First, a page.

Agoraphobic Noosebleed - Agorapocalypse

If you’ve so much as a passing interest in grindcore then, you’ll probably know who Scott Hull and Agoraphobic Noosebleed are. So, let’s jump over the introductions and just mention that the band is back with their fourth full length work six long years and several split releases on from their near-legendary album ‘Altered States of America’. A lot has changed within the ANB camp during these last few years and a quick look at the album cover immediately reveals a radical change in their way of doing things. Only 13 songs! Wow, that’s a new considering their previous record crammed 100 songs into a short 20-minute play length. Rather than writing frenetic spasms of sonic violence that lasted no more than a brief few seconds, the band have built new songs that exceed the two and three minutes mark, injecting a more… imagine the surprise… directional maturity into the song writing. Those of you looking for or expecting Agoraphobic Noosebleed of yore you’re shit out luck because this is a new and improved band peddling far more varied areas than just relentless cyber-grind. Their songs have gained an enjoyable accessibility, with coherent song structures that actually stick in your mind and a creative guitar work. Nowadays, Scott Hull’s riffs veer from the frenzied grind of previous works, to a hardcore aggression and a speed-thrash metal attack, yet nonetheless they still sound lethal and vicious as ever. The drum programming sounds infinitely more diverse and organic, for the first time it actually seems like a common human being could have played them without studio trickery.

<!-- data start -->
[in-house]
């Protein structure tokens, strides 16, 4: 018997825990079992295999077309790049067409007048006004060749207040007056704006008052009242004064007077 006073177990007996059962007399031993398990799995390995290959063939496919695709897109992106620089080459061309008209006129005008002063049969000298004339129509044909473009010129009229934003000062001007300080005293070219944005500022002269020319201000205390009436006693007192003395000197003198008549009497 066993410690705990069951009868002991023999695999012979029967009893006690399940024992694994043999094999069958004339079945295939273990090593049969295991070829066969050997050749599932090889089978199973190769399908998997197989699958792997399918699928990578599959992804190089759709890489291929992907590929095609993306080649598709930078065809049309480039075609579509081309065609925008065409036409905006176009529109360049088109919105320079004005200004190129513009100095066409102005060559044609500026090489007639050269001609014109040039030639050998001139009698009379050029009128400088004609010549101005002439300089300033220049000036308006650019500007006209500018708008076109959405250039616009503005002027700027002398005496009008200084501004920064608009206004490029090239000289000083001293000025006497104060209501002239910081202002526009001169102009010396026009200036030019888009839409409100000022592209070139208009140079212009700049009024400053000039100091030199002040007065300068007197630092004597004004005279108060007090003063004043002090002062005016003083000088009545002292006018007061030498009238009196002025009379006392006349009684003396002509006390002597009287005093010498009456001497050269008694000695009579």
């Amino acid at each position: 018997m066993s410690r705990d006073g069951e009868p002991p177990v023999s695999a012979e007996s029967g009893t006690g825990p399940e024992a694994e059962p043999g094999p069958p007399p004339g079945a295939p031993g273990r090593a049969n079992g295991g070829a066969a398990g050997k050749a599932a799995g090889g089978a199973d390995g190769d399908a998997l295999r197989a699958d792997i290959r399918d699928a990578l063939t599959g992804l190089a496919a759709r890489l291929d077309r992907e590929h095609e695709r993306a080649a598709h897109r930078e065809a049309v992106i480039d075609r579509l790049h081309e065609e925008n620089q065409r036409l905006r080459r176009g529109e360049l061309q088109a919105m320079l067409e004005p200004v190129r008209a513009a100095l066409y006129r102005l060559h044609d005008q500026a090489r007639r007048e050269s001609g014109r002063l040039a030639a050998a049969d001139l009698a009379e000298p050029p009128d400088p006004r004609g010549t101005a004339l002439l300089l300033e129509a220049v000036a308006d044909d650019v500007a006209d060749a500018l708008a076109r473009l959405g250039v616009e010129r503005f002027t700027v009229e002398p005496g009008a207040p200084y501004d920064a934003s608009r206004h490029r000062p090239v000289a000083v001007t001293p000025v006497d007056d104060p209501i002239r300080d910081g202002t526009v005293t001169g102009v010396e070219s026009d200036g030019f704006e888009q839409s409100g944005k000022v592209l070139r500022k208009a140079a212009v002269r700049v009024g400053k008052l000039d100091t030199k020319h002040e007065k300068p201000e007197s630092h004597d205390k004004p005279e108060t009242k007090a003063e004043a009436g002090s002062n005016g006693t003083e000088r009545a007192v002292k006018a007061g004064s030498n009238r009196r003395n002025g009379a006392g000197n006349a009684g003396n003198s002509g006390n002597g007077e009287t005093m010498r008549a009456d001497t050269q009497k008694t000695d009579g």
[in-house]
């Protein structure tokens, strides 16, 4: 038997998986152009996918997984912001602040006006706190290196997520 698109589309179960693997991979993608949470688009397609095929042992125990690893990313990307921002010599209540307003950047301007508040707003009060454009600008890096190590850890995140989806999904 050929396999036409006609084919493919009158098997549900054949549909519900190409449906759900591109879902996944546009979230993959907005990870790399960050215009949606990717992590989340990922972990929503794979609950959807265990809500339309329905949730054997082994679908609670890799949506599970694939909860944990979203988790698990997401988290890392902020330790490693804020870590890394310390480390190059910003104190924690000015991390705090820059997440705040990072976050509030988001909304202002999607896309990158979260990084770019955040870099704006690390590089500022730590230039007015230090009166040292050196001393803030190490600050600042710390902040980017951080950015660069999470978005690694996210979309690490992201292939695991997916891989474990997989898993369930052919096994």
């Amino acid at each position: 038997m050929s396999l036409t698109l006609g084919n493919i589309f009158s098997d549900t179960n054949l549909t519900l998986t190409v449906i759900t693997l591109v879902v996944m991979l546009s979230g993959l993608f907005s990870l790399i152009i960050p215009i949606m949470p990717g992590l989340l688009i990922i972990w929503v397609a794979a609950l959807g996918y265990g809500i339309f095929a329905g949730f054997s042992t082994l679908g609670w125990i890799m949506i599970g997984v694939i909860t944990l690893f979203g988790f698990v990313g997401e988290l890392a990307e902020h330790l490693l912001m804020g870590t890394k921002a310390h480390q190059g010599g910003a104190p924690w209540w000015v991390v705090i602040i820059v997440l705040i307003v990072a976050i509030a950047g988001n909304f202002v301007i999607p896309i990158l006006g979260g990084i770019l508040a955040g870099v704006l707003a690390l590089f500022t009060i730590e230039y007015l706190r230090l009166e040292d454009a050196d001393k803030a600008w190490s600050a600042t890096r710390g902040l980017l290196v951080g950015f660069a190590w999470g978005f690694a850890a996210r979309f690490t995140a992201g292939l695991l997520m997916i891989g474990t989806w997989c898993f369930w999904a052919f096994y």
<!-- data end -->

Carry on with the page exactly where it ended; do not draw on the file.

Another notable evolution is the inclusion of Katherine Katz from sludge act Salome on vocals, joining male growlers Jay Randall and Richard Johnson on a three-vocalist onslaught. Each vocalist brings their own distinct and harsh style to the table, yet it is Katz’s brutal growls and screams that raises the whole experience to another level.
There are still plenty of full-on grind moments here, so let’s not get the impression they’ve a suffered a complete makeover in the style of say Cryptopsy. Yet, for the most part, it seems like Scott Hull and co. have decided to expand their horizons and stray into a more mature and dynamic path as evidenced on ‘Agorapocalypse’, the most musically enjoyable thing Agoraphobic Noosebleed has ever written. (7.5/10)

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